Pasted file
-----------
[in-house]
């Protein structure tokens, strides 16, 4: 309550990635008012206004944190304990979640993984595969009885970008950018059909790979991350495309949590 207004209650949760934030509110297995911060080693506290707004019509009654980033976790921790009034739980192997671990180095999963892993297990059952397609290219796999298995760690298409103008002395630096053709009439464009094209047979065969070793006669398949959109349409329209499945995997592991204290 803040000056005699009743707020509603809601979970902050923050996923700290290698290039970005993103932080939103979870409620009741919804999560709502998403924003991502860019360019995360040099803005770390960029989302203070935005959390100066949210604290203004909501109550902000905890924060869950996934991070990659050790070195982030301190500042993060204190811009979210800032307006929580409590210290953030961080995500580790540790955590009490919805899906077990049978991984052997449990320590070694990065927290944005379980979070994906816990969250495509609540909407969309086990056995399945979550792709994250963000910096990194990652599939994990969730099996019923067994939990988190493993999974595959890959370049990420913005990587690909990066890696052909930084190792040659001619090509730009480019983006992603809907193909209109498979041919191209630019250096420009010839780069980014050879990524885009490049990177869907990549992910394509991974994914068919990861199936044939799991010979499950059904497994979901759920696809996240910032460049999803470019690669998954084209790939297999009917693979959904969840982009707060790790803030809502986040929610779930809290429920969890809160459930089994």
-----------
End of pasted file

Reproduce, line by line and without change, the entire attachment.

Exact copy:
[in-house]
């Protein structure tokens, strides 16, 4: 309550990635008012206004944190304990979640993984595969009885970008950018059909790979991350495309949590 207004209650949760934030509110297995911060080693506290707004019509009654980033976790921790009034739980192997671990180095999963892993297990059952397609290219796999298995760690298409103008002395630096053709009439464009094209047979065969070793006669398949959109349409329209499945995997592991204290 803040000056005699009743707020509603809601979970902050923050996923700290290698290039970005993103932080939103979870409620009741919804999560709502998403924003991502860019360019995360040099803005770390960029989302203070935005959390100066949210604290203004909501109550902000905890924060869950996934991070990659050790070195982030301190500042993060204190811009979210800032307006929580409590210290953030961080995500580790540790955590009490919805899906077990049978991984052997449990320590070694990065927290944005379980979070994906816990969250495509609540909407969309086990056995399945979550792709994250963000910096990194990652599939994990969730099996019923067994939990988190493993999974595959890959370049990420913005990587690909990066890696052909930084190792040659001619090509730009480019983006992603809907193909209109498979041919191209630019250096420009010839780069980014050879990524885009490049990177869907990549992910394509991974994914068919990861199936044939799991010979499950059904497994979901759920696809996240910032460049999803470019690669998954084209790939297999009917693979959904969840982009707060790790803030809502986040929610779930809290429920969890809160459930089994």